Warning of “bloodshed and mayhem” in the streets if voters make the wrong choice at the ballot box, United States Attorney General William Barr appeared in Albuquerque Wednesday with Bernalillo County Sheriff Manny Gonzales in tow.

Gonzales, a Democrat, proudly promoted Barr’s visit via a post on Twitter.

Both celebrated the arrest of what they claim are more than 100 individuals in the Albuquerque region under Operation Legend, a joint BCSO-Federal operation launched earlier this year as a part of President Trump’s campaign to “restore law and order” and arrest “murderers and violent criminals [who] are breaking a wide range of federal laws.”

Speaking to reporters Wednesday, Barr told the Associated Press, “If you want to be safe, if you are tired of the blood and mayhem on the streets, then you have to start paying attention to who you vote for.”

Federal prosecutors claim they have arrested and prosecuted more than 100 individuals in Albuquerque, but neither the sheriff nor federal officials have released more than a few names of those charged or details of their operations.

Barr also told reporters that Albuquerque had still not accepted $10 million in law enforcement grants offered to the City earlier this year. A spokesperson for Mayor Keller quickly responded that Albuquerque had, in fact, agreed to accept the money but, “the DOJ told APD that APD cannot submit the paperwork to the DOJ’s own web portal until after October 15. For AG Barr and US Attorney Anderson to then claim on October 14 that there is any delay on the City’s part is disingenuous at best, and a manufactured ploy to undermine Albuquerque at worst.”

Many locals see a similarity between this operation and one undertaken by federal agents under former US Attorney Damon Martinez, now public safety advisor to Mayor Tim Keller.

In 2016, federal agents, acting in cooperation with the US Attorney’s Office, announced the arrest of more than 100 federal violators in another federal crackdown on the “worst of the worst.” Instead, data later revealed from court filings showed that many offenders were homeless or addicted men and women of color, often arrested for minor offenses like possessing controlled substances.

New Mexico In Depth’s Jeff Proctor wrote at the time:

[The] operation that scooped up African Americans at numbers far exceeding their actual share of Albuquerque’s population while apparently netting few high-level operators in the local gun and drug trades. Most of those arrested sold relatively small quantities of drugs to agents or, in some cases, simply brokered deals. A few people sold pounds of drugs and assault rifles to agents, while others were charged with carrying guns during drug transactions or illegally possessing firearms with felony records. However, many of those swept up do not appear to have the types of violent criminal records ATF says it used as a prerequisite for targeting, although some… do. Some had no felony records at all. Also…some were homeless and struggling with substance abuse problems.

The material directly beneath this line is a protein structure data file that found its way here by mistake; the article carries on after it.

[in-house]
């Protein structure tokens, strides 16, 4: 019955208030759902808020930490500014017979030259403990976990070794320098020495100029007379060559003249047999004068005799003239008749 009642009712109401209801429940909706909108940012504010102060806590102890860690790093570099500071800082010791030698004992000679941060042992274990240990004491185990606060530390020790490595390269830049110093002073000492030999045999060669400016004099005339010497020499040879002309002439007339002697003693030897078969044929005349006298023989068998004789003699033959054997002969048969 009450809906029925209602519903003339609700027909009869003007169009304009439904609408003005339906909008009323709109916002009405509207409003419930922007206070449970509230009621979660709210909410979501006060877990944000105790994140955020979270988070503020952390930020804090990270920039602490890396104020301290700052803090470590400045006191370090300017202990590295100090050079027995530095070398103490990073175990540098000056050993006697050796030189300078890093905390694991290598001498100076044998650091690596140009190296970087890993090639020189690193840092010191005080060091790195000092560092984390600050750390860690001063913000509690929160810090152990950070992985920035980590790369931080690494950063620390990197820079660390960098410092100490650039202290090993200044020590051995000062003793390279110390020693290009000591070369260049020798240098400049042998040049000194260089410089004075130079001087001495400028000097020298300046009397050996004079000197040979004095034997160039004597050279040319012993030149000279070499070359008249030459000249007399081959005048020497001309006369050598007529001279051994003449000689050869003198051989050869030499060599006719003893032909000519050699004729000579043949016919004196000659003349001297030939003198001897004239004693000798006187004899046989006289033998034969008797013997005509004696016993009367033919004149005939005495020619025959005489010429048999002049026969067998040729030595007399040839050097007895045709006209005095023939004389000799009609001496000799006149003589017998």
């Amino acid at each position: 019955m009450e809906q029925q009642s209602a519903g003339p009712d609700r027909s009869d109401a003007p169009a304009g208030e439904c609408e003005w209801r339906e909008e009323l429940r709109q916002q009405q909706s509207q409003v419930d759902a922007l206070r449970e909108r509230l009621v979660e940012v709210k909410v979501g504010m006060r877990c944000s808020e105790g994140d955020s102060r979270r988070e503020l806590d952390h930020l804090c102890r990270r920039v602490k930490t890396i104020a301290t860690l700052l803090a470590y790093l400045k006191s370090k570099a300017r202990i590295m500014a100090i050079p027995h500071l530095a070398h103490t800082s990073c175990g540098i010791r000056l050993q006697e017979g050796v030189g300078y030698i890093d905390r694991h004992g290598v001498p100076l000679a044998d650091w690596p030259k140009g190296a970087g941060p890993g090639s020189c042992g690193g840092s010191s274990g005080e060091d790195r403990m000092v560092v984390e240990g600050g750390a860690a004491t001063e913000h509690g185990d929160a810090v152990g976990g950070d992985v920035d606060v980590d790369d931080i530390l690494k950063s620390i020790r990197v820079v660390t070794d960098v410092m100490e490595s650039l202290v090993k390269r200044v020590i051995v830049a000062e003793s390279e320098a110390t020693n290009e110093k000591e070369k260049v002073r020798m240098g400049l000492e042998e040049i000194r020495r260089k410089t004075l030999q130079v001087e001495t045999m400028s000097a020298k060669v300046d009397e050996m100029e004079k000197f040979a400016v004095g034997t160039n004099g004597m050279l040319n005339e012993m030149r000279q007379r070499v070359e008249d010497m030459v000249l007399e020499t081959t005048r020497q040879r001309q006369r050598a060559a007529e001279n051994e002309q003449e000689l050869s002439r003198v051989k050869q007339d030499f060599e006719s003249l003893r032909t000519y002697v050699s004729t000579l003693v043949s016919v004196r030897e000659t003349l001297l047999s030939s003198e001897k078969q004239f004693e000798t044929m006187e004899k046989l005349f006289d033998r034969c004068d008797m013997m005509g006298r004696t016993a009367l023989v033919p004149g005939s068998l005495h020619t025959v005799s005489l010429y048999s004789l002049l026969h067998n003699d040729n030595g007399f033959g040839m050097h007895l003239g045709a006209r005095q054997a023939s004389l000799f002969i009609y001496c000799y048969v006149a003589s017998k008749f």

Feds’ sting ensnared many ABQ blacks, not ‘worst of the worst’
By Jeff Proctor, New Mexico In Depth | May 7, 2017

Gonzales’ deputies assisted with some of those arrests.

Since then, Gonzales has actively fought efforts for oversight of law enforcement, including efforts by the Bernalillo County Commission to require his deputies to wear body-worn cameras and he opposed a recently created law enforcement advisory commission charged with evaluating sheriff’s department policies.

Earlier this year, Gonzales appeared at the White House with President Trump to announce the Operation Legend partnership. Gonzales has not said how many of his deputies are assisting federal agents or how targets are identified.

While traveling in Albuquerque, the Department of Justice announced that it was ending it’s probe of a 2016-era campaign grievance of Trump’s without any serious findings of wrongdoing. In that case, Barr had appointed a US attorney to investigate the “unmasking” of Michael Flynn, Trump’s campaign aide turned national security advisor who pled guilty to lying to the FBI about his contacts with Russia. The USDOJ has since moved to dismiss that case.

Asked about Barr during a campaign stop on Tuesday, Trump replied, “I’m not happy with all the evidence I have, I can tell you that. I’m not happy.”

The Associated Press contributed to this story.